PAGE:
AMD yesterday launched a set of server motherboard specifications, codenamed "Roadrunner," as part of the Open Compute project initiated by Facebook last year.
The project was launched to encourage the development of sharable, open standards for data centre infrastructures that would drive down energy costs.
AMD’s Roadrunner platform, which was introduced at the Open Compute Summit taking place in San Antonio this week, is a single motherboard configuration that can support storage infrastructures for both high-performance computing and cloud-based services.
It supports traditional rack and "Open Rack" (Open Compute project's specification) infrastructures, and leverages AMD’s Opteron 6000 series of low-power processors.
The Roadrunner platform is optimised specifically for the financial services industry, AMD said. Aligning the platform with feedback it received from customers in the finance space, the chip maker designed Roadrunner so that it can be leveraged for a range of storage models.
"[The financials industry] have a variety of workloads and what they really wanted was a platform that was flexible enough to be deployed in a variety of places, allowing them to reduce management costs through commonality," said John Fruehe, director of product marketing for enterprise products at AMD.
"Roadrunner can be deployed for general IT, storage, cloud and HPC, all areas that the financial industry is deploying servers today."
With the launch of its Roadrunner specifications, AMD became an official member of the Open Compute project, about one year after the initiative was launched by social networking giant Facebook. AMD said customer demand drove its decision to get on board.
"We joined Open Compute because there was a demand from our customers for AMD solutions in the program," Fruehe said. "Customers see the value in Open Compute and they want to see the value that AMD brings to initiatives in that space."
Other major tech vendors including Intel, HP, Salesforce.com, VMware, and Dell are members of the Open Compute project. Intel has also launched motherboard specs based on the project’s Open Rack standards, and both HP and Dell have announced storage designs – code-named "Project Coyote" and "Zeus," respectively – that also meet the standards.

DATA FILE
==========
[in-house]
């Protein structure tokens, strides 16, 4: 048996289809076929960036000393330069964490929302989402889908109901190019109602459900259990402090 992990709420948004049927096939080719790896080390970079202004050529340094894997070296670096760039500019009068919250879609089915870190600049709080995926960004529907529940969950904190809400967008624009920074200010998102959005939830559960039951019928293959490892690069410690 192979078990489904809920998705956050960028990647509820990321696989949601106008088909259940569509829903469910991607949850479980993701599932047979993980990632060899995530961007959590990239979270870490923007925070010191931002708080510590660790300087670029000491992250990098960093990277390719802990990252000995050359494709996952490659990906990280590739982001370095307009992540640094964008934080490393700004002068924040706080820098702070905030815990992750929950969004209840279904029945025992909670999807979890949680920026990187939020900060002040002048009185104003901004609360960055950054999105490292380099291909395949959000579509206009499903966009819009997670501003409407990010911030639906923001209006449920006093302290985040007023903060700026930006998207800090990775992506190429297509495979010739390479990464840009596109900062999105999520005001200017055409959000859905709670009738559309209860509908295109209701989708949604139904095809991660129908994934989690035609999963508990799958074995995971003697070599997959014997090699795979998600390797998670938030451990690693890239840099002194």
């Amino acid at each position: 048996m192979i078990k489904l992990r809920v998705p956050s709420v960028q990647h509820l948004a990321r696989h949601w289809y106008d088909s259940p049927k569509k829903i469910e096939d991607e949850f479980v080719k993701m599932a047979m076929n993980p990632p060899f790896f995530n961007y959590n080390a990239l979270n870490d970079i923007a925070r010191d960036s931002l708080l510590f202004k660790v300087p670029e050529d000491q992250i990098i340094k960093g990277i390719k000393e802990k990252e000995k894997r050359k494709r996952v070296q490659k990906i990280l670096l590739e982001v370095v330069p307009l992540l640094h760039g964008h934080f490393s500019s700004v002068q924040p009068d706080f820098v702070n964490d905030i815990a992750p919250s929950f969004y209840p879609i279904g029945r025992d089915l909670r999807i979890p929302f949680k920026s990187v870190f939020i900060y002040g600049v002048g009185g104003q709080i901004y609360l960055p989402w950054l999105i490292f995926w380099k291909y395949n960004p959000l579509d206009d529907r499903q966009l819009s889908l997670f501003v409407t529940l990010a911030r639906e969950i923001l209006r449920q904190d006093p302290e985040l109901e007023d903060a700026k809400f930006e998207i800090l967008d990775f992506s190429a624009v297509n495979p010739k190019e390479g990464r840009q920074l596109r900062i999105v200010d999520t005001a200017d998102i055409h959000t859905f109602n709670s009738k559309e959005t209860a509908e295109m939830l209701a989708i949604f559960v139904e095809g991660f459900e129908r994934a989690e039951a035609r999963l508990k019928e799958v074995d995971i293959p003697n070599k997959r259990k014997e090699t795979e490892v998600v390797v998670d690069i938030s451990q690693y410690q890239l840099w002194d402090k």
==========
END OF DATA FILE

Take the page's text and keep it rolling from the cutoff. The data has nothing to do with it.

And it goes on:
According to Frank Frankovsky, founding board member of the Open Compute project who spearheaded the launch of the initiative last April, the project’s goal of applying open-source software standards to the hardware industry is well on its way.
He said open and collaborative conversations between hardware vendors and customers, such as those that will take place at this week’s Summit, have been a key driver of the project’s success.
"Last April, when we open sourced a set of server and data centre designs under the name 'Open Compute project,' we weren’t sure what to expect. It was our hope that we could inspire the industry to be a little more open, a little more innovative, and a little more focused on energy efficiency," Frankovsky wrote in a blog post Wednesday.
"Today, as more than 500 people converge on San Antonio for the third OCP Summit, I think we can safely say that we’ve already achieved much more than that."
Frankovsky also announced in his blog the launch of an official Open Compute project solutions provider program. He said solution providers including Hyve, ZT Systems, and Avnet have already expressed an interest in participating.
The aim of the program is to open up new channels for selling and using storage technologies based on Open Compute project’s low-power standards.
This article originally appeared at crn.com
Issue: 334 | December 2014
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